The increased production for the passing game and Russell Wilson isn’t just about Wide Receivers making plays either, it is about throwing the ball down the field. In the last two games, Russell Wilson is 12/16 for 306 yards on passes that travel over 15 yards beyond the line of scrimmage in the air. This is shown with an increase in play-action (much easier with an actual run game against the Patriots) and the improved blocking of Jimmy Graham. CJ Prosise is showing himself as a weapon as a pass catcher, though I do worry that if his pass blocking doesn’t improve he is going to get Russ killed.
What this means for the Eagles is that they should have to deal with a more open Seattle Seahawks playbook. With a more balance Offense, that means Seattle will likely have a good number of plays in which to take shots looking for those big plays that the Eagles are prone to giving up. Seattle is also best at running off the right side, which is the weakest part of the Philadelphia Run Defense. Add in the fact that the No. 2 Receiver is an increasingly healthy Tyler Lockett who averaged 24 yards per catch against the Patriots and you can really see the potential for a long Touchdown. This game will also mark the return of Thomas Rawls who will likely be limited but is a tough to tackle runner who often gets to the 2nd level and open field where he has a chance to break off a long run, as he will split time with CJ Prosise who picked up 87 yards receiving last week while the Eagles struggle to cover Runningbacks this year. Clearly there is a path to the Offense breaking out big time in this game, especially if Bradley Sowell can beat out Garry Gilliam and prove the podcast right in providing a solid presence at Right Tackle and giving the team at least one NFL average side of the line.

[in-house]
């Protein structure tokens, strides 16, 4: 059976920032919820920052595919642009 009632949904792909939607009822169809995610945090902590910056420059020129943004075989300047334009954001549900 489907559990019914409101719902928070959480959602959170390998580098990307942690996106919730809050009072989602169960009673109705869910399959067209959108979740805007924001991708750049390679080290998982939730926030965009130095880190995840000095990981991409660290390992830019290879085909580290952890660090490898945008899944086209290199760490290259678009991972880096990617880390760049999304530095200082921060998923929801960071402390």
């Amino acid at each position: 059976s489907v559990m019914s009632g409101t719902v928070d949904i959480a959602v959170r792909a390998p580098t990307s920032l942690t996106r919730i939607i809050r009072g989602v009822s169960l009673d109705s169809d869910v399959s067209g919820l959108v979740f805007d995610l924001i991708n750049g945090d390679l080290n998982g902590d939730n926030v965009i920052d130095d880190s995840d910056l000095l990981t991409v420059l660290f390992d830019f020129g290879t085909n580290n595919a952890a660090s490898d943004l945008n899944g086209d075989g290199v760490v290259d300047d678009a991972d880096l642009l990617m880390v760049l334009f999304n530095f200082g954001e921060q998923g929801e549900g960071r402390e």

It is entirely possible that the Philadelphia Eagles Pass Rush has a monster day against that struggling Seattle Seahawks Offensive Line. If that happens and the team doesn’t have time to throw deep, or if Bevell has one of those games where he just forgets that running the football exists, this could be a very ugly and brutal game. However, it doesn’t take much in the way of imagination to see a situation where the Seahawks Defense and the 12th Man combine to put a lot of pressure on Carson Wentz and give Seattle’s Offense some great field position to work with. In that situation, you can also see a few deep passes or big runs gashing the Defense and leading to a pair of quick Touchdowns. That is how a team that could be something like 14-10 one way or the other could perhaps turn out more like 28-14 or 30-17 Seattle. And let’s face it, for Seahawks fans everywhere it would be great for our blood pressure to have some breathing room one week. Maybe it is wishful thinking, but it is wishful thinking with a lot of numbers and a clear line of logic behind it.